Finally, the study did not use a previously validated questionnaire to measure leader behavior; instead, we used data collected as part of a leader evaluation. Therefore, we paid extra attention to the survey’s psychometric properties, and tested the factor structure’s validity as part of the present study. The results have supported the assumption that the questionnaire is reliable and valid. In addition, because the questionnaire was developed especially for leader evaluation in a health care environment, it encompasses issues especially important for leaders in the healthcare sector and other important variables less frequently studied, such as loyalty to superiors and negative leader behavior. Therefore, the questionnaire provided a great opportunity to study potentially important aspects of the line manager’s behavior that have received limited attention in the literature so far.
Despite the present study’s limitations we believe that this paper is a valuable contribution to the research field. It can be difficult to obtain access to data in an organization experiencing major restructuring, and consequently, the topics discussed in this paper have received limited attention in the literature so far. It is therefore important to make the best use of the opportunity when data are available. By combining data from different sources, collected at multiple times, the present study gives important information about the importance of the line manger during organizational change.
Generalizability and the uniqueness of the health sector
Norway’s health sector has many characteristics that differ from those of other sectors and of for-profit companies in ways that might influence the findings and their generalizability. These differences, however, also make it particularly important to study such public organizations.
First, Norway’s health sector is continually expanding, and at most large hospitals (including the one studied) the threat of downsizing is slim to nil. This security might reduce the strain on employees, but it might also remove some of the disciplinary function that the fear of losing one’s job represents. The importance of monitoring and the leaders’ willingness to address problems concerning suspicious absence might therefore both be heightened.
Second, hospitals have been described as organizations decoupled between top management and the medical staff . The line managers are still an active part of the medical staff, and might therefore be expected to stay loyal to their fellow clinicians. The negative consequences of a line managers’ undivided loyalty to superiors might therefore be stronger in the health sector.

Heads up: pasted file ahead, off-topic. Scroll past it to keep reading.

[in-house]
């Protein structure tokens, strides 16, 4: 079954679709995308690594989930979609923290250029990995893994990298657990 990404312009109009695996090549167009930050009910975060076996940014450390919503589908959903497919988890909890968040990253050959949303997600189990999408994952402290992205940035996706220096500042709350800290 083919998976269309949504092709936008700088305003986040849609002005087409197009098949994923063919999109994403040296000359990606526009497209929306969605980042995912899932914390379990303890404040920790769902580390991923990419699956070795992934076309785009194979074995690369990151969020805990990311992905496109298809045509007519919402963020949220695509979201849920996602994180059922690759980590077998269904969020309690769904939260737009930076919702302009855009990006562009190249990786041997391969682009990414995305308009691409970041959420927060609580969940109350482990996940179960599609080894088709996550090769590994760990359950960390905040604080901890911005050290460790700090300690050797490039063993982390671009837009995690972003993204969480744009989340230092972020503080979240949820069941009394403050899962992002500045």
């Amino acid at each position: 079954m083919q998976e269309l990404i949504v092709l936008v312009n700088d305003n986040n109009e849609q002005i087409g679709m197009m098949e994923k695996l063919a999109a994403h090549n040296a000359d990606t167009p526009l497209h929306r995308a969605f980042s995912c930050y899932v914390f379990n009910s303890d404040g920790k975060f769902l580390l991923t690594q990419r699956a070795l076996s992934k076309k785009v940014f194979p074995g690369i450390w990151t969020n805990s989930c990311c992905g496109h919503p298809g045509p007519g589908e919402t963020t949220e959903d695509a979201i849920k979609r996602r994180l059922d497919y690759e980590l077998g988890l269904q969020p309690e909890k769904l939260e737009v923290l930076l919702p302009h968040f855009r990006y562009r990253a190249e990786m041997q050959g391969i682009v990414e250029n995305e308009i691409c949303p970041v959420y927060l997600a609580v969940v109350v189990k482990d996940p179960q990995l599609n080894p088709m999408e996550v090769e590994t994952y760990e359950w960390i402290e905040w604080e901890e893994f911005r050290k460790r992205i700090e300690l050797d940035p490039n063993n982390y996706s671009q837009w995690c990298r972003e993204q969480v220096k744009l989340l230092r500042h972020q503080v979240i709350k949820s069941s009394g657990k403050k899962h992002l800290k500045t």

Third, registered sickness absence in health and social services is the highest in Norway, more than 2 percentage points above the average in all sectors . Because the absence levels are consistently higher than are those in other sectors, other factors might influence absence levels in this sector. The high levels of absence might create more opportunities for the leader to have a visible influence than in sectors with minimal absence.
Finally, employee characteristics, particularly gender distribution, are an important aspect of the health sector. The vast majority of hospital employees are female. In the present study, 86% of participants were female. In Norway, females have both higher self-certified absence and higher medically certified absence, even after subtracting pregnancy-related absence [65, 71]. A literature review of the relationship between sickness absence and gender showed that the psychosocial work environment might influence women’s sickness absence somewhat differently than men’s . The review indicated, though not conclusively, that women might react differently to stressors, use different resources, and to a greater extent use absence as a coping mechanism. Active jobs, with high psychological demands and high control, have been associated with increased absence among women [30, 59, 73]. However, among men active jobs were not related to absence or were associated with decreased absence [30, 59, 73]. Similarly, an autocratic leader style was related to higher sickness absence in men, but not in women. And while women seemed to be adversely affected if their leaders practiced too much or too little team integration, men were not . Perhaps, therefore, the results of the present study are not generalizable to a male-dominated population.